Similar to the heart, iron treatment was beneficial in improving oxidant status in skeletal muscle. TBARS level was reduced by 68% in skeletal tissue in uraemic animals, though no change in glutathione (reduced, oxidised or total) was observed. Therapy modulated skeletal oxidant status in the uraemic animals by enhancing antioxidant capacity indicated by increased GR (p $<$ 0.05), GPx (p $<$ 0.05) and SOD (p $<$ 0.05) activities. Increased GR without changes in pro-oxidant NADPH oxidase favours excess antioxidant capacity to deal with uraemic associated ROS. The beneficial impact of therapy on oxidative stress was not specific to uraemic animals; skeletal TBARS was also reduced in sham operated animals consistent with the reduction of NADPH oxidase activity. This might explain some of the benefits seen in clinical trials of intravenous iron in heart failure patients [76-78] of which a proportion had CKD. Indeed, recent data from Charles-Edwards et al. [79] on mitochondrial function strengthens this hypothesis.

Lipid peroxidation which was markedly enhanced in untreated uraemic cardiac tissue was normalised after iron treatment indicating amelioration of oxidative stress. This beneficial impact of IV iron on cardiac oxidant status was mediated through further increase in the anti-oxidant capacity. Lipid peroxidation experiments in skeletal tissue were unsuccessful with no meaningful data produced. Also, IV iron therapy was associated with improved antioxidant capacity in skeletal tissue. These findings imply that IV iron treatment in early stages of CKD could reduce oxidative stress in the heart and potentially lessen the adverse cardiac outcomes associated with more severe CKD.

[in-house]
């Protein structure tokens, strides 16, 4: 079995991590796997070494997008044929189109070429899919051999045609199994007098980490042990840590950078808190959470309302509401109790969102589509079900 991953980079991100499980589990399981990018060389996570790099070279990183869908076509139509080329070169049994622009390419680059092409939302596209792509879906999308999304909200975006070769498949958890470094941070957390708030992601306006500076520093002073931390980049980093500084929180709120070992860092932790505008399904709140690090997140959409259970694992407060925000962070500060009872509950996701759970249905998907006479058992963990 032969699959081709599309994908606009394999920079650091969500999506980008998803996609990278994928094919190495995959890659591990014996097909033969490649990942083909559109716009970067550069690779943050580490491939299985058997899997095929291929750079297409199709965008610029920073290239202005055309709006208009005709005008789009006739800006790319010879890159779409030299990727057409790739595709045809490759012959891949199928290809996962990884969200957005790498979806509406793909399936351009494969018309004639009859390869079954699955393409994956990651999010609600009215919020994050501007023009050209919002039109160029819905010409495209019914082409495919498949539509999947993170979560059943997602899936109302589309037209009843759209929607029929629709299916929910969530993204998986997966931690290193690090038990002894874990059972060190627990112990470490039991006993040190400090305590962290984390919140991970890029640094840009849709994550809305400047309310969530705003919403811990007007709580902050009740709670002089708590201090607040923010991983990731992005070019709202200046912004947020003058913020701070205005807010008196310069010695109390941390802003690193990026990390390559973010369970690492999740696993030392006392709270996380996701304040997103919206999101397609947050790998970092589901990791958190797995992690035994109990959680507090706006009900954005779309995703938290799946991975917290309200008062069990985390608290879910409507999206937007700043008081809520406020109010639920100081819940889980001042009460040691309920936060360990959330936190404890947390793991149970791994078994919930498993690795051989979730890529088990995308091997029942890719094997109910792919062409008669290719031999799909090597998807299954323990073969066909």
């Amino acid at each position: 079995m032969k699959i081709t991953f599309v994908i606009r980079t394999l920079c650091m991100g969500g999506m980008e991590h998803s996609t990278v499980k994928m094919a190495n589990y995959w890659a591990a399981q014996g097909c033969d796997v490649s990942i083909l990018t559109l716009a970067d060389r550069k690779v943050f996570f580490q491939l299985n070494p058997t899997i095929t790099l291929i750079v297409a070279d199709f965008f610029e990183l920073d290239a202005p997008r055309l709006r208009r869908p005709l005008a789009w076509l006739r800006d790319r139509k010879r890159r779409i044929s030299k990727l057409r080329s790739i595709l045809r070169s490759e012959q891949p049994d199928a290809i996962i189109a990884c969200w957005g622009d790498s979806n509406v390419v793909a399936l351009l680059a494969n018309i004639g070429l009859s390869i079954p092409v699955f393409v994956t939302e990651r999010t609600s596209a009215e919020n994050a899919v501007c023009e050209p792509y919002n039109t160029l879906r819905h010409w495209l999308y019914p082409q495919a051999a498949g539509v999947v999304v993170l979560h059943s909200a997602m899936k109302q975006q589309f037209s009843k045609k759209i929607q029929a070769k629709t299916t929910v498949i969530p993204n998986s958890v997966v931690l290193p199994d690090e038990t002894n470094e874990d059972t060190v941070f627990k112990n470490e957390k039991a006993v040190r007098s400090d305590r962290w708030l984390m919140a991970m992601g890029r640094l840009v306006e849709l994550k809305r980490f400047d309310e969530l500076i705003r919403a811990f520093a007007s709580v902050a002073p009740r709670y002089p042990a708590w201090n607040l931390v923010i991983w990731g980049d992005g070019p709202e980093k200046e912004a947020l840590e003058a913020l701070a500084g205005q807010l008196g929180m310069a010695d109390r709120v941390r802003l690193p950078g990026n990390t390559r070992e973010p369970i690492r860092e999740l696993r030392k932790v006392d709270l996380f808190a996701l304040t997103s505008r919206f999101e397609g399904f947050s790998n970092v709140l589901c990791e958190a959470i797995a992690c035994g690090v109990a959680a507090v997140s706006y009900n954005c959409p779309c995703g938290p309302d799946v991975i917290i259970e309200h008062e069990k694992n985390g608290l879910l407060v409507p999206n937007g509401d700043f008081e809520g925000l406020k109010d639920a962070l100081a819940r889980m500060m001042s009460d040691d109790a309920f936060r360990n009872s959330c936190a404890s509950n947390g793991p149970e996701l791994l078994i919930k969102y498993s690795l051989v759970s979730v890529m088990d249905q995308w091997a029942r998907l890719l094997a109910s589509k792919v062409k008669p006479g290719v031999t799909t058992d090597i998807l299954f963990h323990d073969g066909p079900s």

5.3 Impact of uraemia on cardiac mitochondria

Mitochondria represent the main source of energy for all cells. Mitochondria are commonly called the “powerhouse of the cell”, generating energy in the form of adenine tri-phosphate (ATP) and are thus critical for normal function of cardiac and skeletal cells. Inflammation and oxidative stress are common in patients with CKD [80-83]. Dysfunctional mitochondria are one of the sources of oxidative stress and inflammation. Conversely, inflammation and oxidative stress can lead to mitochondrial dysfunction by damaging the mitochondria. Removal of damaged mitochondria relies on mitophagy and mitochondrial fission, a process of mitochondrial dynamics that segregates damaged mitochondria [84-86]. Mitochondria offer the common oxidative pathway of metabolism. Some inner mitochondrial carrier proteins called uncoupling proteins cause a proton leak across the inner mitochondrial membrane. Uncoupling is associated with mitochondrial dysfunction and this mitochondrial dysfunction is implicated in skeletal and cardiac abnormalities present in uraemic patients. The detailed functional role of the mitochondrial membrane phospholipid cardiolipin (CL) remains unclear, though several studies have demonstrated the unique ability of CL to interact with numerous proteins in the inner mitochondrial membrane [87].